The issue today, with Trump's Supreme Court nomination of Neil Gorsuch pending, is whether the conservatives can take control of the Supreme Court. The longtime conservative crusade to tilt the court rightward is the subject of Jan Crawford Greenburg's 2007 book, "Supreme Conflict: The Inside Story of the Struggle for Control of the United States Supreme Court".
The story Greenburg tells is one of Republican presidents appointing justices who they thought would tilt the Court towards conservatism, only to be repeatedly disappointed (as Republicans may well be with Gorsuch). Her story starts in the later years of the Reagan administration. First Chief Justice Warren Burger retired in 1986. Reagan appointed Associate Justice William Rehnquist to move up to be the chief, and Antonin Scalia was appointed to replace Rehnquist as associate justice. Then in 1987 Lewis Powell retired. To replace Powell, Reagan first nominated Robert Bork, who performed terribly before the Senate Judiciary Committee, and was defeated. Then he settled on Douglas Ginsburg, but Ginsburg had to withdraw after it was revealed he had smoked pot.
Reagan now desperately (and understandably) wanted somebody who he could get confirmed, his political capital having been all used up from the prior two nomination failures, along with the Iran-Contra scandal which plagued his last years in office. He had been disappointed with his first replacement years earlier, when Sandra Day O'Connor turned out not to be the conservative justice his administration had hoped for, and he didn't want a repeat of that experience. But neither did he want another bruising nomination fight. Over the objections of most of his advisers, he selected a middle-of-the-road guy, Anthony Kennedy.
Greenburg claims that "the decision to nominate the more politically salable Scalia before Bork was a critical misstep". She seems to feel that had Bork been nominated first, he would have been confirmed; however, she offers no evidence or supporting argument for this dubious proposition. Indeed. at the time of the first vacancy, there was no way to know that there would even be the chance for a second
Reagan appointment, so why not nominate the strongest candidate?
Reagan was followed by his VP, George H.W. Bush. Bush, in his one term in office, was able to appoint two justices, David Souter and Clarence Thomas, to replace the two liberal giants, William Brennan and Thurgood Marshall. At this point the Court consisted of eight justices appointed by Republican presidents (Rehnquist and Blackmun by Nixon, Stevens by Ford, O'Connor, Scalia and Kennedy by Reagan, and Souter and Thomas by Bush Sr.). Only Byron White was a Democratic appointee, and he was part of the conservative bloc.
One would have thought that the court was now poised to overrule some of the Warren Court precedents which the conservatives so despised. However, this did not happen, and the question Greenburg seeks to answer, is "why not"?
Greenburg delves into some of the reasons for this. She documents how the middle-of-the-roaders, Kennedy, Souter and O'Connor, all moved left in response to Clarence Thomas joining the court. Thomas was so combative, so caustic, and so outrageous to the point of being dishonest in his opinions, that the natural reaction was to swing left. Greenburg describes how O'Connor was quite conservative in her early years on the court, saying that "Brennan's bold liberal positions were like a force field keeping O'Connor away". With Brennan gone, Thomas's radical right positions now pushed her the other way.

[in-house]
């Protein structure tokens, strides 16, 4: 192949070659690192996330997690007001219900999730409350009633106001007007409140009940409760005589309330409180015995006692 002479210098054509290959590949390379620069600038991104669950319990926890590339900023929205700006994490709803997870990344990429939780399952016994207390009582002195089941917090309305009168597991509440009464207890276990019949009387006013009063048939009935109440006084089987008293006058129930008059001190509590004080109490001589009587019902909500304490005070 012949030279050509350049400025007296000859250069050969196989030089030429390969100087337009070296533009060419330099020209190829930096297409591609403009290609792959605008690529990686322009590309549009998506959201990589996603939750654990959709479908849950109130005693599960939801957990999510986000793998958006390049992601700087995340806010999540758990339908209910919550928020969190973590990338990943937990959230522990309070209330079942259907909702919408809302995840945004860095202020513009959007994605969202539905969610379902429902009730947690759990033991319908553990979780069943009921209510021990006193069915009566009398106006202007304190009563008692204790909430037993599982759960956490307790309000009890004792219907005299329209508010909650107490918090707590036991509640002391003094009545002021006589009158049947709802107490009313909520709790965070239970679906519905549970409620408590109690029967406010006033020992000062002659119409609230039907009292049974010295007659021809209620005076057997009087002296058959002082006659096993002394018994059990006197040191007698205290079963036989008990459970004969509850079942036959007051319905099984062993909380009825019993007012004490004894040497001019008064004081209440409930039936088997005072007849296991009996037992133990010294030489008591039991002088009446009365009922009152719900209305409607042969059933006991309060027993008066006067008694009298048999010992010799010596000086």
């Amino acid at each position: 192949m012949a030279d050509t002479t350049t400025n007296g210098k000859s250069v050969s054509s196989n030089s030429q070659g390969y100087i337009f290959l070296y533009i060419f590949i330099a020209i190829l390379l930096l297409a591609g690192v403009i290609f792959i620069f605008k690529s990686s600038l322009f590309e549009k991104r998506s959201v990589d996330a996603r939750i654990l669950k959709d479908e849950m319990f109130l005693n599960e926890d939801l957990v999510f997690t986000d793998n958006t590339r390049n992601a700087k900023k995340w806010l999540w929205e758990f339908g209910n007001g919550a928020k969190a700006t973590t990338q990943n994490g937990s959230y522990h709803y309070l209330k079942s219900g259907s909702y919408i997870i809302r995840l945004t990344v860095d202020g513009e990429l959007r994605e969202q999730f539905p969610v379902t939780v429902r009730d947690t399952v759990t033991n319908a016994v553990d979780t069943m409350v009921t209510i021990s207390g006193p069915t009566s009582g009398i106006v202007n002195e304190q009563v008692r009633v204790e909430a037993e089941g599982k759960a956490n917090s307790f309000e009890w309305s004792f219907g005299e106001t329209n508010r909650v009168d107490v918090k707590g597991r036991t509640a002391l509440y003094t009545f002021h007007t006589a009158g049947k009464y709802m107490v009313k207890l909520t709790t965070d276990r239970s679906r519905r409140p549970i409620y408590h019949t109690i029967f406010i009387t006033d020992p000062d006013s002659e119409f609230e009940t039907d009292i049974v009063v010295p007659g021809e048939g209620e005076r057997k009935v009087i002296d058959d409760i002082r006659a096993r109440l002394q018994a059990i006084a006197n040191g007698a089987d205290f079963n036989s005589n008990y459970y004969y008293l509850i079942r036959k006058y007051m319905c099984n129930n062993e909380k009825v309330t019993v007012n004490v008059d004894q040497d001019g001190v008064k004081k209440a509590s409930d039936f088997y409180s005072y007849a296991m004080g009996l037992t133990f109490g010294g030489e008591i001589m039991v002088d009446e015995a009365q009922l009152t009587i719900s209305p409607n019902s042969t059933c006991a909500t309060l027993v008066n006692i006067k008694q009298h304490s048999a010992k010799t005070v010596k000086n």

A specific example is a habeas corpus case, in which the justices were unanimous in ruling against the petitioning defendant, Frank Robert West. Thomas was assigned to write the opinion; however, when he circulated the opinion, Greenburg says O'Connor was furious, as she felt Thomas was wrongly describing prior opinions of the court, including one which she herself had written. O'Connor then wrote her own concurring opinion, "eviscerating" Thomas, and mentioning him by name eighteen times! Greenburg says this is quite unusual, as "rarely do justices repeatedly single out an author by name". In the end, six justices refused to sign on to Thomas's opinion, and he ultimately was joined only by Rehnquist and Scalia.
The abrasive and caustic Scalia was having the same effect on the other justices. Greenburg reports that Scalia's barbs were especially influential in pushing Souter to the left. She says that Scalia "is regarded as the court's preeminent master at the art of burning bridges" for his inflammatory dissents, in which he often goes out of his way to criticize his fellow justices.
Most of the last half of the book deals not with specific cases, but with the nomination process involved in the two justices appointed by Bill Clinton (Ruth Bader Ginsburg and Stephen Breyer), and the two appointed by George W. Bush (John Roberts and Samiel Alito). For some reason, Greenburg spends a whole chapter on the ill-fated nomination of White House counsel Harriett Meiers. Meirs was so incompetent that her nomination was withdrawn based solely on objections from the Republicans in the Senate. Her practice sessions went horribly, as did her meetings with Senators. She didn't seem to have any grasp of the important Constitutional issues which regularly came before the court. Her questionnaire submitted to the Senate Judiciary Committee was woefully inadequate. Her nomination was ultimately withdrawn even before the formal hearings began.
For a more detailed and informative look at this period of court history I recommend Jeffrey Toobin's "The Nine", which I will discuss in another post.